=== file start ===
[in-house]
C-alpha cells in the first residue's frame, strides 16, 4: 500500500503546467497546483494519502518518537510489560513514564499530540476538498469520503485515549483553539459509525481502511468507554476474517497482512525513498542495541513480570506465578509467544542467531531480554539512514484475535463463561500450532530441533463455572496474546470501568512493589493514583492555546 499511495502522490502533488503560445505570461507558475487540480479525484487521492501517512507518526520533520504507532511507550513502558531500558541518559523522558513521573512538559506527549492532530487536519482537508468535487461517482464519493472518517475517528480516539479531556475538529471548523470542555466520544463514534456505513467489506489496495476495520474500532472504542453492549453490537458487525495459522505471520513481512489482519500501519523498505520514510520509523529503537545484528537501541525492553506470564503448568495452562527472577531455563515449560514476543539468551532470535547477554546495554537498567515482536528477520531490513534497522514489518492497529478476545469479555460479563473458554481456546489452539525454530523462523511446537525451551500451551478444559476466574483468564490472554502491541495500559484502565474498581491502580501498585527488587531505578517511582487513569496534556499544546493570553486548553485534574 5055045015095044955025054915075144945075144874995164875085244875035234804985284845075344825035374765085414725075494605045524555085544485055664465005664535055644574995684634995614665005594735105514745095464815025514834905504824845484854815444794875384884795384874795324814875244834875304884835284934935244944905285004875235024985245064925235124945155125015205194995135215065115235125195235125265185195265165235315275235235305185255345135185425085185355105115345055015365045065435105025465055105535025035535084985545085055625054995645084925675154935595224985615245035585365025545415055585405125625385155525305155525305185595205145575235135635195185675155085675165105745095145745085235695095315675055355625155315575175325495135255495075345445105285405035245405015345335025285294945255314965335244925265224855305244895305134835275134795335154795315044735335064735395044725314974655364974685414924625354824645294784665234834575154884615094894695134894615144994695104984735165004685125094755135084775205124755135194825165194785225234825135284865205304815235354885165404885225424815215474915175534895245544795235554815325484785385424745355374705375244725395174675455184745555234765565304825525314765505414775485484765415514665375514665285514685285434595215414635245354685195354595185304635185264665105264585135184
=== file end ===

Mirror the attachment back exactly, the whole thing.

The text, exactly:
[in-house]
C-alpha cells in the first residue's frame, strides 16, 4: 500500500503546467497546483494519502518518537510489560513514564499530540476538498469520503485515549483553539459509525481502511468507554476474517497482512525513498542495541513480570506465578509467544542467531531480554539512514484475535463463561500450532530441533463455572496474546470501568512493589493514583492555546 499511495502522490502533488503560445505570461507558475487540480479525484487521492501517512507518526520533520504507532511507550513502558531500558541518559523522558513521573512538559506527549492532530487536519482537508468535487461517482464519493472518517475517528480516539479531556475538529471548523470542555466520544463514534456505513467489506489496495476495520474500532472504542453492549453490537458487525495459522505471520513481512489482519500501519523498505520514510520509523529503537545484528537501541525492553506470564503448568495452562527472577531455563515449560514476543539468551532470535547477554546495554537498567515482536528477520531490513534497522514489518492497529478476545469479555460479563473458554481456546489452539525454530523462523511446537525451551500451551478444559476466574483468564490472554502491541495500559484502565474498581491502580501498585527488587531505578517511582487513569496534556499544546493570553486548553485534574 5055045015095044955025054915075144945075144874995164875085244875035234804985284845075344825035374765085414725075494605045524555085544485055664465005664535055644574995684634995614665005594735105514745095464815025514834905504824845484854815444794875384884795384874795324814875244834875304884835284934935244944905285004875235024985245064925235124945155125015205194995135215065115235125195235125265185195265165235315275235235305185255345135185425085185355105115345055015365045065435105025465055105535025035535084985545085055625054995645084925675154935595224985615245035585365025545415055585405125625385155525305155525305185595205145575235135635195185675155085675165105745095145745085235695095315675055355625155315575175325495135255495075345445105285405035245405015345335025285294945255314965335244925265224855305244895305134835275134795335154795315044735335064735395044725314974655364974685414924625354824645294784665234834575154884615094894695134894615144994695104984735165004685125094755135084775205124755135194825165194785225234825135284865205304815235354885165404885225424815215474915175534895245544795235554815325484785385424745355374705375244725395174675455184745555234765565304825525314765505414775485484765415514665375514665285514685285434595215414635245354685195354595185304635185264665105264585135184